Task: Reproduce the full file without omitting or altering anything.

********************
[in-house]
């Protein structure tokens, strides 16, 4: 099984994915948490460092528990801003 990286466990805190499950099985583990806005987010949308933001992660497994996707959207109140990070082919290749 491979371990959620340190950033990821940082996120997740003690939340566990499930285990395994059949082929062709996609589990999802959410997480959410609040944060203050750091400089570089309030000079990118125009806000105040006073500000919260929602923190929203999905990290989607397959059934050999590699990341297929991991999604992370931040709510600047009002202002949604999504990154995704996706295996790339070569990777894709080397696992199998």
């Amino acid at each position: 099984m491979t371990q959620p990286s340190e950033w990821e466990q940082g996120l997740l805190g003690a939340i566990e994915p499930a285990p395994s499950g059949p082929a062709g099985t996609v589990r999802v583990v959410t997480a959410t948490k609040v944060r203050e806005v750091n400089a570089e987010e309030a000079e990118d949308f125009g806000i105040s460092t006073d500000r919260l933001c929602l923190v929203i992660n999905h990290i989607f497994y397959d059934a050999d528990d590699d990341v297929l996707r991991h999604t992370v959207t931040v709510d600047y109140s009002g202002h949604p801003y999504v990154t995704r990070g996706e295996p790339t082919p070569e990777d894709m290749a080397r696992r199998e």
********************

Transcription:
[in-house]
């Protein structure tokens, strides 16, 4: 099984994915948490460092528990801003 990286466990805190499950099985583990806005987010949308933001992660497994996707959207109140990070082919290749 491979371990959620340190950033990821940082996120997740003690939340566990499930285990395994059949082929062709996609589990999802959410997480959410609040944060203050750091400089570089309030000079990118125009806000105040006073500000919260929602923190929203999905990290989607397959059934050999590699990341297929991991999604992370931040709510600047009002202002949604999504990154995704996706295996790339070569990777894709080397696992199998």
């Amino acid at each position: 099984m491979t371990q959620p990286s340190e950033w990821e466990q940082g996120l997740l805190g003690a939340i566990e994915p499930a285990p395994s499950g059949p082929a062709g099985t996609v589990r999802v583990v959410t997480a959410t948490k609040v944060r203050e806005v750091n400089a570089e987010e309030a000079e990118d949308f125009g806000i105040s460092t006073d500000r919260l933001c929602l923190v929203i992660n999905h990290i989607f497994y397959d059934a050999d528990d590699d990341v297929l996707r991991h999604t992370v959207t931040v709510d600047y109140s009002g202002h949604p801003y999504v990154t995704r990070g996706e295996p790339t082919p070569e990777d894709m290749a080397r696992r199998e």